Seneca Police Department hires PR firm instead of releasing dash cam video of Hammond shooting

August 25, 2015

On July 26th Lieutenant Mark Tiller of the Seneca (South Carolina) Police Department shot and killed 19-year-old Zachary Hammond in a Hardee’s parking lot. Tiller claimed that he shot Hammond in self-defense to prevent Hammond from driving into him with his vehicle. I wrote about the incident here.

The shooting happened after Hammond’s passenger and date, Tori Morton, sold a few grams of marijuana to an undercover cop. She was subsequently arrested and taken to jail. Tiller shot Hammond through the driver’s side window, which casts doubt on his claim that he reasonably believed that his life was in danger when he fired his gun.

According to Andrew Emett of the Free Thought Project,

Hammond’s autopsy revealed that the teen was shot in the back of his left shoulder and his side. According to witness statements, Hammond’s vehicle was not moving when Tiller shot him twice. In a letter from Hammond’s attorney to the FBI, a witness has recently come forward describing officers planting evidence under Hammond’s body and high-fiving his dead hand after the shooting. Although police found no weapon or drugs on Hammond, Chief Covington claims that a white powdery substance was found at the scene.

Instead of releasing a dash-cam video of the shooting, city officials have hired a PR firm to defend the police from public criticism.

What criticism, you ask? In addition to the troubling facts, here’s a couple of for-examples, provided by Emett.

These alleged acts of misconduct do not make it more or less likely that Lieutenant Tiller lied about the shooting, but the double standard evidenced by the favorable treatment accorded to Chief Covington’s son, the department’s apparent coverup of Tiller’s disciplinary file, and the decision to hire a PR firm instead of releasing the dashcam raise all sorts of questions that the Justice Department may find more than a wee bit “curious.”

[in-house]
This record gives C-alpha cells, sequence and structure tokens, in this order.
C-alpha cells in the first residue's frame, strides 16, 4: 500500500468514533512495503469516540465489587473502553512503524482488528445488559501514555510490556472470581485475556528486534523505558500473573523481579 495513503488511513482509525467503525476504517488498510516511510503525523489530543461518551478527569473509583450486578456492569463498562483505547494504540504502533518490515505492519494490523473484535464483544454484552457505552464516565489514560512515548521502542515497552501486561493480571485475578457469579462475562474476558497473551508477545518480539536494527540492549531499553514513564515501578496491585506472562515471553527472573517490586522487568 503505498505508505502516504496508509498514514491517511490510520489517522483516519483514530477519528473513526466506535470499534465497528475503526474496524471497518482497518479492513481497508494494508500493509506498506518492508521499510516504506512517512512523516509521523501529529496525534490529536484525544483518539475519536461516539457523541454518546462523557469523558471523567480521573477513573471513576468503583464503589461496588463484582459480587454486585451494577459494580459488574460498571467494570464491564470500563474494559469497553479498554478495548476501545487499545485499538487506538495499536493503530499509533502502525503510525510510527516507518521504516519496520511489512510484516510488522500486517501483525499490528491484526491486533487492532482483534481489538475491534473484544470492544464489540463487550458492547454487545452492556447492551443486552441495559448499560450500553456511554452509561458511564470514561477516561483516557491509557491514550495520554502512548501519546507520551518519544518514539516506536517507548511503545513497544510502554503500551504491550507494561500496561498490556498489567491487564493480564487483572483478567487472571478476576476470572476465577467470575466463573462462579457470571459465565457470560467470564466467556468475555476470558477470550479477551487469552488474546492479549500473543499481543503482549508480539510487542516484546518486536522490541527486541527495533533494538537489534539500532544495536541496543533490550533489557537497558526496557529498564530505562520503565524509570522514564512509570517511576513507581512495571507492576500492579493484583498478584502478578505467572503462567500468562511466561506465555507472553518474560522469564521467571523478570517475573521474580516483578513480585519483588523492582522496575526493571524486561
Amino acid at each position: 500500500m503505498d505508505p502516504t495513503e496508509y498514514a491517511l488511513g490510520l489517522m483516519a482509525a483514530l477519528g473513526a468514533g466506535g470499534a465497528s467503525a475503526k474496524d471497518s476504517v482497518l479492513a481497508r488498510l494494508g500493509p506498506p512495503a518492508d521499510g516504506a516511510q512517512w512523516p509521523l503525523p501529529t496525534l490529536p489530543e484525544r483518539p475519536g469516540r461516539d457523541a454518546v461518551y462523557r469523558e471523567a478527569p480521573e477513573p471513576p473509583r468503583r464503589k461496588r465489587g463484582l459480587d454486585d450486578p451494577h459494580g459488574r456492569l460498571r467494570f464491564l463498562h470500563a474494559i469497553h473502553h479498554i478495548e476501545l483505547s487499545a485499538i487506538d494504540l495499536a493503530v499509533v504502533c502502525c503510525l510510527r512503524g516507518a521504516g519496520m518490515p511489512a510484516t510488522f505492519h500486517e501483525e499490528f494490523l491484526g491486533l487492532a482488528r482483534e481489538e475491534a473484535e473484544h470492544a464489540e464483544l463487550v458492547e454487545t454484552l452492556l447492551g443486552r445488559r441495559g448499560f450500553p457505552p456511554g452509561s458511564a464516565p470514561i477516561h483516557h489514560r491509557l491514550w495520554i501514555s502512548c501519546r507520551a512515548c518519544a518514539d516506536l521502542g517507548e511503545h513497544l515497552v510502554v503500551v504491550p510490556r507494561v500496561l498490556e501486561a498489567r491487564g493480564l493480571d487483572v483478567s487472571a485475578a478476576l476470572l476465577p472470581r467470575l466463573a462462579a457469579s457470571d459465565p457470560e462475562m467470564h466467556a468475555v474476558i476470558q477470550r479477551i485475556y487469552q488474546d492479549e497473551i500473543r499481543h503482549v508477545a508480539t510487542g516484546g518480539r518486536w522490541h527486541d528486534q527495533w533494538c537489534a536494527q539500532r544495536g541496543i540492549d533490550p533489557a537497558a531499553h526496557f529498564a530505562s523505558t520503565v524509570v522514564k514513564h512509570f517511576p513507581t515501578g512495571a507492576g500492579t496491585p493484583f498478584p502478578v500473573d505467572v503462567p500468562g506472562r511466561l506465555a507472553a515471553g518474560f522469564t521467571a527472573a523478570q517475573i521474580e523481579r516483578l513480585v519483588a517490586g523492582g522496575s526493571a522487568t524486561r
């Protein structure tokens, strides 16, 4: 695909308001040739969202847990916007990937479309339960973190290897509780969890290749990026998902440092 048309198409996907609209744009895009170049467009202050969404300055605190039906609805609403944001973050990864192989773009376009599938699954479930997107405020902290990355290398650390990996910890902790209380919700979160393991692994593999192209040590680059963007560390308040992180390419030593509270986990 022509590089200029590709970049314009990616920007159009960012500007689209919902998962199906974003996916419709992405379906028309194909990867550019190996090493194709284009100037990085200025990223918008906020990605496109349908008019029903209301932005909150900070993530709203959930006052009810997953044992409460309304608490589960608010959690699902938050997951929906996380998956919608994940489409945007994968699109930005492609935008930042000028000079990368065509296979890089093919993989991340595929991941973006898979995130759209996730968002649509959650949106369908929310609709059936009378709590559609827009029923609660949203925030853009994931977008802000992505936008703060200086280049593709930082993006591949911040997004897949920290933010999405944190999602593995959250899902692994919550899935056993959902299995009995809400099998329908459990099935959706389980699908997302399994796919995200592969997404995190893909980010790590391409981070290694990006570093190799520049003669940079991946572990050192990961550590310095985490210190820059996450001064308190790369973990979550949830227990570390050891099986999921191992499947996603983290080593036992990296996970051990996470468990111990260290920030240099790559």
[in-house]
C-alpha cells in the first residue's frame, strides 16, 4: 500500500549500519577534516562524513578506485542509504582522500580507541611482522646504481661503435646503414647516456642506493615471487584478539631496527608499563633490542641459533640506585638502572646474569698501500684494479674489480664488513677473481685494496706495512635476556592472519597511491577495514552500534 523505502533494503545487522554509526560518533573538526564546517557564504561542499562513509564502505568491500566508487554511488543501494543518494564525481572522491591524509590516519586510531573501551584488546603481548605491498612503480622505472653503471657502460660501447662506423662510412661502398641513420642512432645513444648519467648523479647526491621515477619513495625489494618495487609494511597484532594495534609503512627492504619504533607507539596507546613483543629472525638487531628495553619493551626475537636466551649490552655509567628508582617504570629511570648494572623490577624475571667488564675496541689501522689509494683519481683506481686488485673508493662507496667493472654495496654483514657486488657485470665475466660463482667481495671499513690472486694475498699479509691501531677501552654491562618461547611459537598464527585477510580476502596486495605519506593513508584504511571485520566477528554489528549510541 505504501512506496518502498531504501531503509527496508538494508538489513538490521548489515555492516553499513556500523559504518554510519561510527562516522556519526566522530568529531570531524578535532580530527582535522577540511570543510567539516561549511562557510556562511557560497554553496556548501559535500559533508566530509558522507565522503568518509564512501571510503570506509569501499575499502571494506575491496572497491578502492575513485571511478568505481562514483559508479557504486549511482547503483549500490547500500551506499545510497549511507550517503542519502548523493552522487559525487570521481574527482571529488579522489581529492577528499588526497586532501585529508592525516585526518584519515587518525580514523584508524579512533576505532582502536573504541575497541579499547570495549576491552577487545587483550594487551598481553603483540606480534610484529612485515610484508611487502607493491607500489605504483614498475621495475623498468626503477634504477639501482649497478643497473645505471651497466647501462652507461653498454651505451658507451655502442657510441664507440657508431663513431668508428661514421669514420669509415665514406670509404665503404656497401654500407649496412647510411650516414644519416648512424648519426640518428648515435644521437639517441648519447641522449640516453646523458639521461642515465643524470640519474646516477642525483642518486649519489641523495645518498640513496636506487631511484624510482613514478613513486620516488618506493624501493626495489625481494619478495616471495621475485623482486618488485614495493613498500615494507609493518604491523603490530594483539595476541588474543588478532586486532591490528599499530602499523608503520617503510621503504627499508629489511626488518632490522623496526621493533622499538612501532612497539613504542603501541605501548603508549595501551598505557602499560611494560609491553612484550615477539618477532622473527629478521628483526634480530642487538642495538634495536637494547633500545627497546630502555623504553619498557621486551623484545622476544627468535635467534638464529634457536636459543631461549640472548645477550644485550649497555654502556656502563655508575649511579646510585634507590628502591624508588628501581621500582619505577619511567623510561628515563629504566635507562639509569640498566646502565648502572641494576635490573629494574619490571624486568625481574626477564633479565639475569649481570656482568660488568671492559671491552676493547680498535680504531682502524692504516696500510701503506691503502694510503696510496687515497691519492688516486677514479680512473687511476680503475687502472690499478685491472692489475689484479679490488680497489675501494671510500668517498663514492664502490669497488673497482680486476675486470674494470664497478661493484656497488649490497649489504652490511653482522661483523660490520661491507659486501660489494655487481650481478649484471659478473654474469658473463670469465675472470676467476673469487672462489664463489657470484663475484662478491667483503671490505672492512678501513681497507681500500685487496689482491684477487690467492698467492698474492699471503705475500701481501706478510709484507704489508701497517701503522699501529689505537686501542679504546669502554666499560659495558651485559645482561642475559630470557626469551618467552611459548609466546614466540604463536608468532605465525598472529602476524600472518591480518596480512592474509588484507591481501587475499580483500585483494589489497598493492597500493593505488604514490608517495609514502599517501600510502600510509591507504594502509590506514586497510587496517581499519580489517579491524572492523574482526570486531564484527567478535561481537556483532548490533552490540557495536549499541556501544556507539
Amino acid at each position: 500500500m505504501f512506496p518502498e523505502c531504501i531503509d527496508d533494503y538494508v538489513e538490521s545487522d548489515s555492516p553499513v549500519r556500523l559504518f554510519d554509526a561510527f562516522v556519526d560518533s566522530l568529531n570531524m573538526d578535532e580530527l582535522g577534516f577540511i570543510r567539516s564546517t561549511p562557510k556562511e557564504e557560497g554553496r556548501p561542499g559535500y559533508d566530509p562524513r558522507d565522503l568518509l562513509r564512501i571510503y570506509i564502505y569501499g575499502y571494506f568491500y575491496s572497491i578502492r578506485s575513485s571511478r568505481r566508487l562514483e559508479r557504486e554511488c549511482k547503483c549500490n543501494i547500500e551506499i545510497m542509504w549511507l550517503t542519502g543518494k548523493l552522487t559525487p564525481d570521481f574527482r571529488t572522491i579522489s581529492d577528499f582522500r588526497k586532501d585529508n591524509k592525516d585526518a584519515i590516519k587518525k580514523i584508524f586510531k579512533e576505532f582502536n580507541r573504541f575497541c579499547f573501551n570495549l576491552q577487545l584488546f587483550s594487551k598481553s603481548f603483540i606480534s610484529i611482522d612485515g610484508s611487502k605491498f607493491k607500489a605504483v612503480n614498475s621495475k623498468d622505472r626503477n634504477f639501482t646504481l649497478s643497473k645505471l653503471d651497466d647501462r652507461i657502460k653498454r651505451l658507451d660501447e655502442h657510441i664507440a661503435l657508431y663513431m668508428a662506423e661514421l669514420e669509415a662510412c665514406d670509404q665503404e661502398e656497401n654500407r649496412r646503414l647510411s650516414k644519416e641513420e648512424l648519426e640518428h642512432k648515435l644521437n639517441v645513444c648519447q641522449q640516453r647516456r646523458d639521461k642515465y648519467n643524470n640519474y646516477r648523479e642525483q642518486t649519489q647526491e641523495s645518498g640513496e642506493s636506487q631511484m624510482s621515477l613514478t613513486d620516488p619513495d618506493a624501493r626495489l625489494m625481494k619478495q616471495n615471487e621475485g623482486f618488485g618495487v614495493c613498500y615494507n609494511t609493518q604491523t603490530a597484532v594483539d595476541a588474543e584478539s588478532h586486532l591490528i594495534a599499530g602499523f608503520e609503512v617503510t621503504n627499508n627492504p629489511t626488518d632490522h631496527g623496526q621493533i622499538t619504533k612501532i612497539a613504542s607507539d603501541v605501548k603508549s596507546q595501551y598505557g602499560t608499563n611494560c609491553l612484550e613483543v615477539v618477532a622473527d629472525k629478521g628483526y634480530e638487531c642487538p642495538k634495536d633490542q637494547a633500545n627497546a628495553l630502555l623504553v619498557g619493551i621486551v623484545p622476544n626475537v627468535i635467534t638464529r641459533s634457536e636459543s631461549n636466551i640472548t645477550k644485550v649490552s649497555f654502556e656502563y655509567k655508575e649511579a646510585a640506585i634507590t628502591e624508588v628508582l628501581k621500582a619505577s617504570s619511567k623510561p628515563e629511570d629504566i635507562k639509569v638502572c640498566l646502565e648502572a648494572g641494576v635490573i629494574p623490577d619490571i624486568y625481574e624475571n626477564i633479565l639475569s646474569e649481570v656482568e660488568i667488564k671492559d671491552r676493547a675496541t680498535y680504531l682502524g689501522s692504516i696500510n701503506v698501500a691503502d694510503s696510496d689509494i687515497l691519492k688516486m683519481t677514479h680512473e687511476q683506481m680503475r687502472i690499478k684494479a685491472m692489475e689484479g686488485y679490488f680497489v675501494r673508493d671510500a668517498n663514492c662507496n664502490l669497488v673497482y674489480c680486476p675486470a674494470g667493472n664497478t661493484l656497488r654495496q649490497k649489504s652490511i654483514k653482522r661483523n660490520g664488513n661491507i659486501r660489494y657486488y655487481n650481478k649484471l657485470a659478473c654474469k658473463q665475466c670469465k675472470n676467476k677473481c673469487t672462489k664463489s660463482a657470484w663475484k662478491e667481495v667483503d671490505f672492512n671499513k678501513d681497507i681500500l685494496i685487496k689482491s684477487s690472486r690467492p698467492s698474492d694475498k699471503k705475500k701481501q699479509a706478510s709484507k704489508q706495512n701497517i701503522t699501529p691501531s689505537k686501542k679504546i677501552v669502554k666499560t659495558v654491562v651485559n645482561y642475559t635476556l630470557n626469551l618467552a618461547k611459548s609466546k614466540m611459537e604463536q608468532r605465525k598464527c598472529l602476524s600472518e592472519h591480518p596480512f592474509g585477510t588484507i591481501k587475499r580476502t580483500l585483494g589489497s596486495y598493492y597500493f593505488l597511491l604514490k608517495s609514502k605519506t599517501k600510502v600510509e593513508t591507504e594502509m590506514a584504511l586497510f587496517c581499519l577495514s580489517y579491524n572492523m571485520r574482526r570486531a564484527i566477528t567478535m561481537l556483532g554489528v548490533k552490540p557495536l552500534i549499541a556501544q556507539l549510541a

Department of Justice will investigate police shooting of unarmed teen in Seneca SC

August 16, 2015

The United States Department of Justice (DOJ) has announced that it is investigating the death of Zachary Hammond, a 19-year-old white kid who was shot to death on July 26th by Lieutenant Mark Tiller, an officer employed by the Seneca Police Department in Seneca, South Carolina. The shooting occurred in a Hardee’s parking lot after Hammond picked up his order at the drive-through window and was about to exit the parking lot.

Unbeknownst to Hammond, police were running an undercover sting operation in the parking lot. A police vehicle suddenly pulled in front of him and stopped preventing him from exiting the parking lot. The New York Times reports,

According to the Oconee County coroner’s report, an officer identified as Lt. Mark Tiller then “felt threatened” as Mr. Hammond drove his car toward him. The officer fired two shots through the open window on the driver’s side, striking Mr. Hammond once in the shoulder and once fatally in the chest.

The coroner concluded that Hammond’s death was a homicide, rather than a justifiable shooting in self-defense, probably because Tiller could not have been in the zone of potential danger in front of Hammond’s vehicle when he fired the two shots through the driver’s side window.

Apparently, Hammond was an innocent person who was in the wrong place at the wrong time. He was unarmed and he had no criminal record. He was not alone in the car.  A young woman was sitting in the front passenger seat holding an ice-cream cone. They were on their first date together. Police arrested her after the shooting and booked her into jail for possession of a small quantity of marijuana.

As if these circumstances were not sufficiently egregious, the lawyer who petitioned DOJ on behalf of Hammond’s parents to investigate the shooting as a potential civil rights violation, stated in the petition that “Seneca police officers desecrated Hammond’s body by lifting his dead hand and slapping it with a high-five gesture.”

The Seneca Police Department recently denied a public records request by two local newspapers to release dash-cam videos from the patrol cars.

 

 


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